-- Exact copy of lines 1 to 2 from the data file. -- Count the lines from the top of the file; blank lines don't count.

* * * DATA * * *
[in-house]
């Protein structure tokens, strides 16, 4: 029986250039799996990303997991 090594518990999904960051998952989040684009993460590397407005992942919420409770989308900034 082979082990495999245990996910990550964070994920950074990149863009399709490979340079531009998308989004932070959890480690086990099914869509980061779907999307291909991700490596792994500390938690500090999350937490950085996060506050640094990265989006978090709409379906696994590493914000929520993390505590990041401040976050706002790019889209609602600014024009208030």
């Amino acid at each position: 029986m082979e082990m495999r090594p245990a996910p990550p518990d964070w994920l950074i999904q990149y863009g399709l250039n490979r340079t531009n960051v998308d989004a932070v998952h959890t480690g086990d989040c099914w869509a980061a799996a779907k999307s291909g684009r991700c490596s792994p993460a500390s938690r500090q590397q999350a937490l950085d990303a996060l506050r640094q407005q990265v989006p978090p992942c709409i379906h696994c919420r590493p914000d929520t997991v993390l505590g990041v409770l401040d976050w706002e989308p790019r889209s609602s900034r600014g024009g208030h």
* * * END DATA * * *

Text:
[in-house]
């Protein structure tokens, strides 16, 4: 029986250039799996990303997991 090594518990999904960051998952989040684009993460590397407005992942919420409770989308900034 082979082990495999245990996910990550964070994920950074990149863009399709490979340079531009998308989004932070959890480690086990099914869509980061779907999307291909991700490596792994500390938690500090999350937490950085996060506050640094990265989006978090709409379906696994590493914000929520993390505590990041401040976050706002790019889209609602600014024009208030």